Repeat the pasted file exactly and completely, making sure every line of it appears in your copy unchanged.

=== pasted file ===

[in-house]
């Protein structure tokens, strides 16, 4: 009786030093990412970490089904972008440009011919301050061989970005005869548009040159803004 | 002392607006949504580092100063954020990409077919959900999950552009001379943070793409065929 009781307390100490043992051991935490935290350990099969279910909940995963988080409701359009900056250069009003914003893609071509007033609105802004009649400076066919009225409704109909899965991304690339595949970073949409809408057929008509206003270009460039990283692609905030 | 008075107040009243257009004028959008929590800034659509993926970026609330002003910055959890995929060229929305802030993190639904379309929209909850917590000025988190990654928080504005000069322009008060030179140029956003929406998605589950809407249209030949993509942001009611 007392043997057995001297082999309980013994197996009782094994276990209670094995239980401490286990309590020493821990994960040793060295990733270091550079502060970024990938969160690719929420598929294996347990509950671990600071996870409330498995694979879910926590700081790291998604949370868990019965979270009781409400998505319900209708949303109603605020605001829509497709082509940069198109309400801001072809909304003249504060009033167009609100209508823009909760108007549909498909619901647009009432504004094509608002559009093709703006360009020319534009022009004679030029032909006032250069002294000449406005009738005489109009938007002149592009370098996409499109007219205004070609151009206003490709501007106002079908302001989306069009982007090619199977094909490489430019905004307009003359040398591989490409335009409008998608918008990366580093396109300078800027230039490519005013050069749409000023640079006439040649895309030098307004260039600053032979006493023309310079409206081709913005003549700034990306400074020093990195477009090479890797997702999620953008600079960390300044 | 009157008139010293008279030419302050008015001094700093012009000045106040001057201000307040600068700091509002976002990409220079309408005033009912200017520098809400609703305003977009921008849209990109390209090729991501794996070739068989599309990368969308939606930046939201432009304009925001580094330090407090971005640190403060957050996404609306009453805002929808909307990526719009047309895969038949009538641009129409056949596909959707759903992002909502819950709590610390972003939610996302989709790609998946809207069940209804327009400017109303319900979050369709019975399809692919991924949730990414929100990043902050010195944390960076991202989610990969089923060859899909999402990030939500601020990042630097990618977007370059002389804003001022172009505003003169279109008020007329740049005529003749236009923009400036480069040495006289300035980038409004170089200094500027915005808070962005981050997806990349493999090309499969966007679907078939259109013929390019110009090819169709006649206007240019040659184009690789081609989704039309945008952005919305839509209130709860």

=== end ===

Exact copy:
[in-house]
């Protein structure tokens, strides 16, 4: 009786030093990412970490089904972008440009011919301050061989970005005869548009040159803004 | 002392607006949504580092100063954020990409077919959900999950552009001379943070793409065929 009781307390100490043992051991935490935290350990099969279910909940995963988080409701359009900056250069009003914003893609071509007033609105802004009649400076066919009225409704109909899965991304690339595949970073949409809408057929008509206003270009460039990283692609905030 | 008075107040009243257009004028959008929590800034659509993926970026609330002003910055959890995929060229929305802030993190639904379309929209909850917590000025988190990654928080504005000069322009008060030179140029956003929406998605589950809407249209030949993509942001009611 007392043997057995001297082999309980013994197996009782094994276990209670094995239980401490286990309590020493821990994960040793060295990733270091550079502060970024990938969160690719929420598929294996347990509950671990600071996870409330498995694979879910926590700081790291998604949370868990019965979270009781409400998505319900209708949303109603605020605001829509497709082509940069198109309400801001072809909304003249504060009033167009609100209508823009909760108007549909498909619901647009009432504004094509608002559009093709703006360009020319534009022009004679030029032909006032250069002294000449406005009738005489109009938007002149592009370098996409499109007219205004070609151009206003490709501007106002079908302001989306069009982007090619199977094909490489430019905004307009003359040398591989490409335009409008998608918008990366580093396109300078800027230039490519005013050069749409000023640079006439040649895309030098307004260039600053032979006493023309310079409206081709913005003549700034990306400074020093990195477009090479890797997702999620953008600079960390300044 | 009157008139010293008279030419302050008015001094700093012009000045106040001057201000307040600068700091509002976002990409220079309408005033009912200017520098809400609703305003977009921008849209990109390209090729991501794996070739068989599309990368969308939606930046939201432009304009925001580094330090407090971005640190403060957050996404609306009453805002929808909307990526719009047309895969038949009538641009129409056949596909959707759903992002909502819950709590610390972003939610996302989709790609998946809207069940209804327009400017109303319900979050369709019975399809692919991924949730990414929100990043902050010195944390960076991202989610990969089923060859899909999402990030939500601020990042630097990618977007370059002389804003001022172009505003003169279109008020007329740049005529003749236009923009400036480069040495006289300035980038409004170089200094500027915005808070962005981050997806990349493999090309499969966007679907078939259109013929390019110009090819169709006649206007240019040659184009690789081609989704039309945008952005919305839509209130709860």